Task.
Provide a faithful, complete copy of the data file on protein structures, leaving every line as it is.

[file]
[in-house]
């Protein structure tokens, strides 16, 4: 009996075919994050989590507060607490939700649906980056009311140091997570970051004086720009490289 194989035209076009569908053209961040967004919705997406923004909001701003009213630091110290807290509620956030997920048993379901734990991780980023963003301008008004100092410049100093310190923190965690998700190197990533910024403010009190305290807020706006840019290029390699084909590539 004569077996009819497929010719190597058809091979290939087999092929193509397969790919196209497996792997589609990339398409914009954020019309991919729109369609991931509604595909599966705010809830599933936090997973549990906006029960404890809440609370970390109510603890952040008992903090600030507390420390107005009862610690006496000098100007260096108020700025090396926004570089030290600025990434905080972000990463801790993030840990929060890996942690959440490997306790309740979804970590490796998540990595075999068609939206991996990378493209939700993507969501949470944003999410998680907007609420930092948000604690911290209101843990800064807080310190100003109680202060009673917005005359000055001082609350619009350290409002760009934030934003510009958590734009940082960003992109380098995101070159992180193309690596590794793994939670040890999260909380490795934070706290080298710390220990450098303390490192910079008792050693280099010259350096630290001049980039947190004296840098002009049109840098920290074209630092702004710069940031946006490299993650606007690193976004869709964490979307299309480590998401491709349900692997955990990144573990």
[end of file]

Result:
[in-house]
């Protein structure tokens, strides 16, 4: 009996075919994050989590507060607490939700649906980056009311140091997570970051004086720009490289 194989035209076009569908053209961040967004919705997406923004909001701003009213630091110290807290509620956030997920048993379901734990991780980023963003301008008004100092410049100093310190923190965690998700190197990533910024403010009190305290807020706006840019290029390699084909590539 004569077996009819497929010719190597058809091979290939087999092929193509397969790919196209497996792997589609990339398409914009954020019309991919729109369609991931509604595909599966705010809830599933936090997973549990906006029960404890809440609370970390109510603890952040008992903090600030507390420390107005009862610690006496000098100007260096108020700025090396926004570089030290600025990434905080972000990463801790993030840990929060890996942690959440490997306790309740979804970590490796998540990595075999068609939206991996990378493209939700993507969501949470944003999410998680907007609420930092948000604690911290209101843990800064807080310190100003109680202060009673917005005359000055001082609350619009350290409002760009934030934003510009958590734009940082960003992109380098995101070159992180193309690596590794793994939670040890999260909380490795934070706290080298710390220990450098303390490192910079008792050693280099010259350096630290001049980039947190004296840098002009049109840098920290074209630092702004710069940031946006490299993650606007690193976004869709964490979307299309480590998401491709349900692997955990990144573990």